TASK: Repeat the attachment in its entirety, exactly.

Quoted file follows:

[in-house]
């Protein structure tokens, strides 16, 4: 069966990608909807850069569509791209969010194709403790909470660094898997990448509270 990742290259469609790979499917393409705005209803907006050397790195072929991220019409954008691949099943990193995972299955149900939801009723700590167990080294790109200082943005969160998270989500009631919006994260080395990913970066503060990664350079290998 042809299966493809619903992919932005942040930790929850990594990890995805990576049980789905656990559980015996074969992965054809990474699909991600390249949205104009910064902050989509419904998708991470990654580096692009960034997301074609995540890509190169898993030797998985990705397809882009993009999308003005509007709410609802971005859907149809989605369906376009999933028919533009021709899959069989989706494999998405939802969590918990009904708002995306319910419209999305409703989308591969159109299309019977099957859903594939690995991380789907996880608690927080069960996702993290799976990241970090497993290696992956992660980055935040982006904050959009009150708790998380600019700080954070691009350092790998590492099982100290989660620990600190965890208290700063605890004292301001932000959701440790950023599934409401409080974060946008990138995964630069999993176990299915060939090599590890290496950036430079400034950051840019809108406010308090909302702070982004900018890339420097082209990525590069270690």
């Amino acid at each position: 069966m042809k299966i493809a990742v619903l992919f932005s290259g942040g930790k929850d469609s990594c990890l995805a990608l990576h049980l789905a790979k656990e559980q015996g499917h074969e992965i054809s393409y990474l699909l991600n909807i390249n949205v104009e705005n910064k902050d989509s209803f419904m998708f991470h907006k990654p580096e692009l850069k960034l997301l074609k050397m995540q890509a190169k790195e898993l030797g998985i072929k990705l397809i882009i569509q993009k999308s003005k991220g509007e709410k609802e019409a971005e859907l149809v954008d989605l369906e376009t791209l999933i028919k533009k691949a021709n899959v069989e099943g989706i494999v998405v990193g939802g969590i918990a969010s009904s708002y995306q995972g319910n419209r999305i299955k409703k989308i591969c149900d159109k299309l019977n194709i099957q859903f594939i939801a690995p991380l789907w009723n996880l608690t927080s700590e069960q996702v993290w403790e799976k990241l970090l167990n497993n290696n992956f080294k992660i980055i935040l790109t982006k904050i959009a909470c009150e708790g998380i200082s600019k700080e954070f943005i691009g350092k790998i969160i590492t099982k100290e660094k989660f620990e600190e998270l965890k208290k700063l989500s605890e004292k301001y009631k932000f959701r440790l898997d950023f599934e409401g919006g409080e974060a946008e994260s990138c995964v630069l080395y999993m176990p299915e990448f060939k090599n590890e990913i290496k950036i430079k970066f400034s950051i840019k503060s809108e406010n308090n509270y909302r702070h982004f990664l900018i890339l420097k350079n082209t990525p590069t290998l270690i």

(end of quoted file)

[in-house]
């Protein structure tokens, strides 16, 4: 069966990608909807850069569509791209969010194709403790909470660094898997990448509270 990742290259469609790979499917393409705005209803907006050397790195072929991220019409954008691949099943990193995972299955149900939801009723700590167990080294790109200082943005969160998270989500009631919006994260080395990913970066503060990664350079290998 042809299966493809619903992919932005942040930790929850990594990890995805990576049980789905656990559980015996074969992965054809990474699909991600390249949205104009910064902050989509419904998708991470990654580096692009960034997301074609995540890509190169898993030797998985990705397809882009993009999308003005509007709410609802971005859907149809989605369906376009999933028919533009021709899959069989989706494999998405939802969590918990009904708002995306319910419209999305409703989308591969159109299309019977099957859903594939690995991380789907996880608690927080069960996702993290799976990241970090497993290696992956992660980055935040982006904050959009009150708790998380600019700080954070691009350092790998590492099982100290989660620990600190965890208290700063605890004292301001932000959701440790950023599934409401409080974060946008990138995964630069999993176990299915060939090599590890290496950036430079400034950051840019809108406010308090909302702070982004900018890339420097082209990525590069270690």
């Amino acid at each position: 069966m042809k299966i493809a990742v619903l992919f932005s290259g942040g930790k929850d469609s990594c990890l995805a990608l990576h049980l789905a790979k656990e559980q015996g499917h074969e992965i054809s393409y990474l699909l991600n909807i390249n949205v104009e705005n910064k902050d989509s209803f419904m998708f991470h907006k990654p580096e692009l850069k960034l997301l074609k050397m995540q890509a190169k790195e898993l030797g998985i072929k990705l397809i882009i569509q993009k999308s003005k991220g509007e709410k609802e019409a971005e859907l149809v954008d989605l369906e376009t791209l999933i028919k533009k691949a021709n899959v069989e099943g989706i494999v998405v990193g939802g969590i918990a969010s009904s708002y995306q995972g319910n419209r999305i299955k409703k989308i591969c149900d159109k299309l019977n194709i099957q859903f594939i939801a690995p991380l789907w009723n996880l608690t927080s700590e069960q996702v993290w403790e799976k990241l970090l167990n497993n290696n992956f080294k992660i980055i935040l790109t982006k904050i959009a909470c009150e708790g998380i200082s600019k700080e954070f943005i691009g350092k790998i969160i590492t099982k100290e660094k989660f620990e600190e998270l965890k208290k700063l989500s605890e004292k301001y009631k932000f959701r440790l898997d950023f599934e409401g919006g409080e974060a946008e994260s990138c995964v630069l080395y999993m176990p299915e990448f060939k090599n590890e990913i290496k950036i430079k970066f400034s950051i840019k503060s809108e406010n308090n509270y909302r702070h982004f990664l900018i890339l420097k350079n082209t990525p590069t290998l270690i």